In sum, the proposed first amended complaint fails to allege the circumstances of the alleged mail and wire fraud with the level of specificity required by Rule 9(b) and fails to allege any participation in the fraud by most of the defendants. Therefore, the plaintiffs will not be permitted to file the proposed amended pleading in its present form.
Accordingly, the plaintiffs motion for leave to amend the complaint is denied to the extent that the Court will not consider the proposed first amended complaint submitted with the motion. However, the Court is cognizant that under Rule 15 leave to amend should be freely granted. The plaintiffs will be granted another opportunity to file an amended complaint. In the amended complaint, the plaintiffs may add Jeffrey M. Roberts, P.C. and Jeffrey M. Roberts as defendants. The amended complaint shall be filed within thirty days of the date of this Order.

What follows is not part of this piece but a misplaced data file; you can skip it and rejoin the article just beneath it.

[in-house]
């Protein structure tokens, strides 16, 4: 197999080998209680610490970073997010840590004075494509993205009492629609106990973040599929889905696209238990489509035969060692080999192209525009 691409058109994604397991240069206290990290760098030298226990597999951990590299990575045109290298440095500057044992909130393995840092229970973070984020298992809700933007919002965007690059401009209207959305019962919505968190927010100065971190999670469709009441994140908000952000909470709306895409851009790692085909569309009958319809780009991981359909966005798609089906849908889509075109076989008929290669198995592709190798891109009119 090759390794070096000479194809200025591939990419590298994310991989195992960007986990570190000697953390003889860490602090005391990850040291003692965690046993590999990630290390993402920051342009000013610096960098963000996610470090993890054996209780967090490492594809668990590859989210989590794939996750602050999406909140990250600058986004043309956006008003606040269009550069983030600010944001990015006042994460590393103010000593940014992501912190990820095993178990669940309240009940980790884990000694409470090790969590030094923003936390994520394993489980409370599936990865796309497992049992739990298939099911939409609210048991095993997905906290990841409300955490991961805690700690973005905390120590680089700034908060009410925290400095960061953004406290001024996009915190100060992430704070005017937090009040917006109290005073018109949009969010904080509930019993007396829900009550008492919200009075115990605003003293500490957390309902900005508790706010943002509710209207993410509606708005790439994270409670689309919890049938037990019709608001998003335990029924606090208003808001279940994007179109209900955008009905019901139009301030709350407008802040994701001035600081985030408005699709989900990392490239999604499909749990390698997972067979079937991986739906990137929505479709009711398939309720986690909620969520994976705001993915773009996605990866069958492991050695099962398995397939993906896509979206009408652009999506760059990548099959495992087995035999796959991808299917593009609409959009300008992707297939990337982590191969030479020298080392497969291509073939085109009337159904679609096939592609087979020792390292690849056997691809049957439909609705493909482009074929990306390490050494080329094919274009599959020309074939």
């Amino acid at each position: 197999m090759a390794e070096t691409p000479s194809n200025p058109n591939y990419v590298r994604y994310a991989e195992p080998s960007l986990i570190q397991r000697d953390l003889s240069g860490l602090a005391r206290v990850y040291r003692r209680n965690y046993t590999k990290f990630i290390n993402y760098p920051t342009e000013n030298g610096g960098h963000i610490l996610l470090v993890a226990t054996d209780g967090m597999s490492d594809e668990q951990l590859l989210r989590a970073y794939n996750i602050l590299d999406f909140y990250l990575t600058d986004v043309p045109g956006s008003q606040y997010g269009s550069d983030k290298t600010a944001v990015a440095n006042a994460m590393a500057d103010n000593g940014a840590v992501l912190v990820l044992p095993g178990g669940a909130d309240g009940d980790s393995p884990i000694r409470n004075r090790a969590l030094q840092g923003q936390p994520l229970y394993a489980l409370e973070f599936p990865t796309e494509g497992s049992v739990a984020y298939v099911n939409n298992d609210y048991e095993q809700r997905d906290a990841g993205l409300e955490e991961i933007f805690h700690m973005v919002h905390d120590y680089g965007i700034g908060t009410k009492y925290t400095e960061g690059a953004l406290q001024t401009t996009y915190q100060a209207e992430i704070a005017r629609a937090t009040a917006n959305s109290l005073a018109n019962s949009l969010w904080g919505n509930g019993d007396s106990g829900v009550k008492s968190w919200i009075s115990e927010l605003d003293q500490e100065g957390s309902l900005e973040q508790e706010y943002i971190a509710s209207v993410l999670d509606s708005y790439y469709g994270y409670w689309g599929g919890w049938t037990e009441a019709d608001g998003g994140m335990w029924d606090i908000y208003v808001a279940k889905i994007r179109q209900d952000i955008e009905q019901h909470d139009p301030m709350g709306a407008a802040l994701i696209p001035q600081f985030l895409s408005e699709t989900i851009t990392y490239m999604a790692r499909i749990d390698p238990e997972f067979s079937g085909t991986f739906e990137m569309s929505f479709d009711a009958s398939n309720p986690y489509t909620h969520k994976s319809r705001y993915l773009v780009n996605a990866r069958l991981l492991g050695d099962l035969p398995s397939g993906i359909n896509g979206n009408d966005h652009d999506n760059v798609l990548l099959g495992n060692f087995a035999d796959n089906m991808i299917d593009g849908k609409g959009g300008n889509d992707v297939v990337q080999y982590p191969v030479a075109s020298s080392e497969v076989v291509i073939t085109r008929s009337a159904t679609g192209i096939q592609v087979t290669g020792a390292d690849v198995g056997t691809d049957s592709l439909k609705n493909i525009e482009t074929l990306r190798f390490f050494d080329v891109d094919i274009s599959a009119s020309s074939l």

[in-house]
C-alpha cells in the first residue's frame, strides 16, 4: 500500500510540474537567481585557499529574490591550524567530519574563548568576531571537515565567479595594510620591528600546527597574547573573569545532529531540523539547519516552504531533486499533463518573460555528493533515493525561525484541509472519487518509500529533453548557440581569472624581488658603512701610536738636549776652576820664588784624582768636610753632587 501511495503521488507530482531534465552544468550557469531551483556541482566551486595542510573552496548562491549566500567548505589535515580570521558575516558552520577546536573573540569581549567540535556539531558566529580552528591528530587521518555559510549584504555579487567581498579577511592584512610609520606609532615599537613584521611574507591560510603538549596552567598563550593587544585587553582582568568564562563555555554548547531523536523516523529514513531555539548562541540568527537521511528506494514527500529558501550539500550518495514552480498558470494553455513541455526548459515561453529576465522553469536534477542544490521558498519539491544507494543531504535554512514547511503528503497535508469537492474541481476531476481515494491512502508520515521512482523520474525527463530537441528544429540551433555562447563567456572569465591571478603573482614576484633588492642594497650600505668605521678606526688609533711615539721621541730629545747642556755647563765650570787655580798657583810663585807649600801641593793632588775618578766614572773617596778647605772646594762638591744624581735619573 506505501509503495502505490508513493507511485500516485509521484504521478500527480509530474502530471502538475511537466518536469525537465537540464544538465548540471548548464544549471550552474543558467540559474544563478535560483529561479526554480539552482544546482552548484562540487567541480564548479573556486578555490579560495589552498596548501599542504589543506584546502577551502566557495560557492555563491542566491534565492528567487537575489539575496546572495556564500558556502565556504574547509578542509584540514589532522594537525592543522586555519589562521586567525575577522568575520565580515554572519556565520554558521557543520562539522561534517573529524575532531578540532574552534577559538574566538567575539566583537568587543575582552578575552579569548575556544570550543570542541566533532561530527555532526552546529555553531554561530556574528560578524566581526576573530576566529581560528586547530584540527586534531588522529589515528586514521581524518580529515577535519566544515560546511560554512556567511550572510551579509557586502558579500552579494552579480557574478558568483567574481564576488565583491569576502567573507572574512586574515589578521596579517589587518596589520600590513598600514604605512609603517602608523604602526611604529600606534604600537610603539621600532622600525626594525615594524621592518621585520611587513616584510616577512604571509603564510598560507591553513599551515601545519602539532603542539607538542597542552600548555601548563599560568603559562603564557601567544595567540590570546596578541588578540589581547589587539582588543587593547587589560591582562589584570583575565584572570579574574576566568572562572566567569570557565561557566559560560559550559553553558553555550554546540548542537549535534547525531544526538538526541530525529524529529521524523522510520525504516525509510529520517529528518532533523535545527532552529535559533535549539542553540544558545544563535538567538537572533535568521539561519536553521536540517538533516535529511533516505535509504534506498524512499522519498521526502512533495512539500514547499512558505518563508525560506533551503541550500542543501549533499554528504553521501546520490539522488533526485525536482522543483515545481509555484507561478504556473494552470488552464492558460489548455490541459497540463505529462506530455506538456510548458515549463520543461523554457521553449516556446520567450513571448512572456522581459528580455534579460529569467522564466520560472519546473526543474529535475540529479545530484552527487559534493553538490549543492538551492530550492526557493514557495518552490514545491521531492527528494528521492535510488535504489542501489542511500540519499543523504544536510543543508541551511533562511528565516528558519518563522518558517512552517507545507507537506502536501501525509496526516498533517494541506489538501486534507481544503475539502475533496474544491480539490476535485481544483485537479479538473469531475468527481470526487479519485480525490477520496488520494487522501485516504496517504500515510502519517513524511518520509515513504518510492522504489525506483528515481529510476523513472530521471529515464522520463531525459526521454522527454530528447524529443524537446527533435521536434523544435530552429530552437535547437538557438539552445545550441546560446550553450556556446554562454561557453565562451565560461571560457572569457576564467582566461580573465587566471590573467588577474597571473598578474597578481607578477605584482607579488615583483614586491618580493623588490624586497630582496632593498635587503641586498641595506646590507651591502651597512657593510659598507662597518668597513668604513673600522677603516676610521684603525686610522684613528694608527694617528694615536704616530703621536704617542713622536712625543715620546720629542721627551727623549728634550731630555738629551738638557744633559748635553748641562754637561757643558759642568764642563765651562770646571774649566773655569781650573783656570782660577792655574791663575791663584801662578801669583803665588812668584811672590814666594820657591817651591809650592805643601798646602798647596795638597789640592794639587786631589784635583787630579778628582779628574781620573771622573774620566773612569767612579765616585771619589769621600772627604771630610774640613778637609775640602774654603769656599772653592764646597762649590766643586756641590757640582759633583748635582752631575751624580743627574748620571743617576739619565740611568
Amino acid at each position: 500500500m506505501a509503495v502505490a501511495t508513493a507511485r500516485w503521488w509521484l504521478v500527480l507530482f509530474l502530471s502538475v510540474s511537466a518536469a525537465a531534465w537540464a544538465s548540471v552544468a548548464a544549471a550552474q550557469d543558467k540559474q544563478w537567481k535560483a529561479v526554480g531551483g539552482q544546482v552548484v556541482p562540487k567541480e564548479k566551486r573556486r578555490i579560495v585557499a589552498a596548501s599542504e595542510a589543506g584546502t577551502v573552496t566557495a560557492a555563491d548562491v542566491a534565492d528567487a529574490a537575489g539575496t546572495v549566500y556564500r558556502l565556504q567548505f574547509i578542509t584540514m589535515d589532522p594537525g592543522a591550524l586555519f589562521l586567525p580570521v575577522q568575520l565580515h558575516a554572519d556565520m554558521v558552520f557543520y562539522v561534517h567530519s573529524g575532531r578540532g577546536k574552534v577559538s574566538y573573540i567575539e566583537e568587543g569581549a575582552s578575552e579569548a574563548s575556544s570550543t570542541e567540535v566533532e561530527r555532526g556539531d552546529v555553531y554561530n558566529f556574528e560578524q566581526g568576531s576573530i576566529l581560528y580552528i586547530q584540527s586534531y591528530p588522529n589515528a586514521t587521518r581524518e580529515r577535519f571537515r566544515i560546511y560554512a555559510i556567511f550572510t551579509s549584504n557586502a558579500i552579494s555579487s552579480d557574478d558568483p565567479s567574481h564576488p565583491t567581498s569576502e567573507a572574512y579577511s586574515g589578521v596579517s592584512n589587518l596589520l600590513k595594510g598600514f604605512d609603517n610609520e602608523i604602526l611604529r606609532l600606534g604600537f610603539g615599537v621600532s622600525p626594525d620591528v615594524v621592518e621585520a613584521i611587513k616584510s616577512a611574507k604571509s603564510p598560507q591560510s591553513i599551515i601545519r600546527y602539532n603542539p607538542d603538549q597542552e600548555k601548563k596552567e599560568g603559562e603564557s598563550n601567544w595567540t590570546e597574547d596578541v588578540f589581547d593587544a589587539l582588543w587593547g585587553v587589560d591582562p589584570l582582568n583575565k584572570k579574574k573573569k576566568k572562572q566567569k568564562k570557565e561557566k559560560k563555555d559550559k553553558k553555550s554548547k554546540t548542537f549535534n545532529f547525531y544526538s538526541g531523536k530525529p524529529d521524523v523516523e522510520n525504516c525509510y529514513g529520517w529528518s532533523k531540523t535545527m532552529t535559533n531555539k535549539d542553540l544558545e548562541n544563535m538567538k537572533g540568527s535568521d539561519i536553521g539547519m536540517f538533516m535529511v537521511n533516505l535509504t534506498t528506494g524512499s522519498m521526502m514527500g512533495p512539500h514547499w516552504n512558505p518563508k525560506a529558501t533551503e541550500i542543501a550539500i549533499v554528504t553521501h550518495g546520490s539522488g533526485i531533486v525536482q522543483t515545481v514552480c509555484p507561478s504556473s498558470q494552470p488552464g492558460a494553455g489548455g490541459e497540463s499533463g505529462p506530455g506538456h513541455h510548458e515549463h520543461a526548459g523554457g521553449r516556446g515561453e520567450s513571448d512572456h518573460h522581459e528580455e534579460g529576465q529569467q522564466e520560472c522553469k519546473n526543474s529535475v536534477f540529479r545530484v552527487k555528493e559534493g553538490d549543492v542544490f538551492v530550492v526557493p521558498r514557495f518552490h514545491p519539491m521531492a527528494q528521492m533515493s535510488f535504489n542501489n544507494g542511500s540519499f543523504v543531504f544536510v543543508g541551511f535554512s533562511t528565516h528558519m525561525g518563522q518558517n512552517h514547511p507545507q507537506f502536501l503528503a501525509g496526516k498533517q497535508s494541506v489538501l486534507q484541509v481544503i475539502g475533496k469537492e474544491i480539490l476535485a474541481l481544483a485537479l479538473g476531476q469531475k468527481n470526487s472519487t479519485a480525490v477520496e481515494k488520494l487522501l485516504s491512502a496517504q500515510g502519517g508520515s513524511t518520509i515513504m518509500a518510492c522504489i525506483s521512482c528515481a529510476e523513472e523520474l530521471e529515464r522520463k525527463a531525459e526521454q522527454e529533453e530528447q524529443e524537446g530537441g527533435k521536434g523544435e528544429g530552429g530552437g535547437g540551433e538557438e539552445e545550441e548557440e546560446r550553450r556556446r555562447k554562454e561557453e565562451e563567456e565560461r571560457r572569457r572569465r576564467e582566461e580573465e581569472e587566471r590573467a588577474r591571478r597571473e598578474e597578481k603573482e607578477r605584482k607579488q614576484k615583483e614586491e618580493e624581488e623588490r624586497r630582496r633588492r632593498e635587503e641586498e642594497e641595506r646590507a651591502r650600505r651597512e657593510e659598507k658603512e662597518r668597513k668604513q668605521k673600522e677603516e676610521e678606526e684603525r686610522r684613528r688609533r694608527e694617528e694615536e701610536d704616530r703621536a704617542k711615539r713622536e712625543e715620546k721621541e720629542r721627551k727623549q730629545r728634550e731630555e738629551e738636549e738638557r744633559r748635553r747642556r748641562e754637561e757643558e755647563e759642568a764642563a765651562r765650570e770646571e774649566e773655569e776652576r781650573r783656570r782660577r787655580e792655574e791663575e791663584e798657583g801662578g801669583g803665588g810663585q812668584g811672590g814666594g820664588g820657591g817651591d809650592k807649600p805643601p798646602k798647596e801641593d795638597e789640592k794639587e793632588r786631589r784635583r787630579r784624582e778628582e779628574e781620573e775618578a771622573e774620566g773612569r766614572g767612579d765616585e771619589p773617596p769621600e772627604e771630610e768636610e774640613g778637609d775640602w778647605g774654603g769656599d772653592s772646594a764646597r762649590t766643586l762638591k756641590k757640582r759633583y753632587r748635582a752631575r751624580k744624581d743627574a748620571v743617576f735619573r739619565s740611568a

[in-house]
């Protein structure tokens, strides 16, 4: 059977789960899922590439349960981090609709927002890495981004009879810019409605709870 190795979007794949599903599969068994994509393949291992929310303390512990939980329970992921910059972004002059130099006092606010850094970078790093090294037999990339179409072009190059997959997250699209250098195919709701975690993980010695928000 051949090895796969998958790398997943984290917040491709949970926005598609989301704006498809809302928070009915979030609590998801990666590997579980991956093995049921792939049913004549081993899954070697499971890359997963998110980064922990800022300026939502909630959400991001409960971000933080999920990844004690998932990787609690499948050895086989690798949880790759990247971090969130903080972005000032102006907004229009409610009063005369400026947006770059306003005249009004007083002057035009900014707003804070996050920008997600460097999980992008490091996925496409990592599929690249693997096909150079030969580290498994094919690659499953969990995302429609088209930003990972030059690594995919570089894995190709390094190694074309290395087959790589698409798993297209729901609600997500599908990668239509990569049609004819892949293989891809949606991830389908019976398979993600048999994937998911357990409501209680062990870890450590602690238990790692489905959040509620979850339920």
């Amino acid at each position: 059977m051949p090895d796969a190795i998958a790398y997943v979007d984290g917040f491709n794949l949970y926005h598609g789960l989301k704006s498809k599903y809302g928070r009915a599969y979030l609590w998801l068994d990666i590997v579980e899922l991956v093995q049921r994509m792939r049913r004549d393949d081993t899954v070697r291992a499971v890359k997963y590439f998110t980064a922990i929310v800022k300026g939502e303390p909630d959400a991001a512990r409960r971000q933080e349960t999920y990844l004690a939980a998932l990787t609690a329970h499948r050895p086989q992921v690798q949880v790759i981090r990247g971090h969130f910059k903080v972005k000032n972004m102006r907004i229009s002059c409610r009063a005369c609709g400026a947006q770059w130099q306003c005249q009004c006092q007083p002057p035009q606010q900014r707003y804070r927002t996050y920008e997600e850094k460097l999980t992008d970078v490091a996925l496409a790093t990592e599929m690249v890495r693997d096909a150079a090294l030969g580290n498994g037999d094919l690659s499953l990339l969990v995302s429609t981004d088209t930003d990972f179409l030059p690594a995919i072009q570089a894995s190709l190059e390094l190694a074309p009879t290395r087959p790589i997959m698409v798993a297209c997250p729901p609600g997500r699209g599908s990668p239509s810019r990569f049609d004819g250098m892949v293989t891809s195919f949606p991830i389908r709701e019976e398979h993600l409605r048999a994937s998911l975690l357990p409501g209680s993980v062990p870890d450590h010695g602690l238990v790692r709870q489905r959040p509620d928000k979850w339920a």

Based on the foregoing, it is hereby
ORDERED, that Dinerstein's motion for Rule 60 relief is rejected, and this motion may be re-filed upon compliance with the Local and Individual Rules; and it is further
ORDERED, that the plaintiffs' motion for leave to file an amended complaint is denied in part, to the extent that the Court does not accept the proposed first amended complaint submitted with the motion; and it is further
ORDERED, that the plaintiffs motion for leave to file an amended complaint is granted in part, to the extent that the plaintiffs' may file an amended complaint within thirty days of the date of this Order, in which the plaintiffs may name Jeffrey M. Roberts, P.C. and Jeffrey M. Roberts as defendants.
ARTHUR D. SPATT United States District Judge
© 1992-2006 VersusLaw Inc.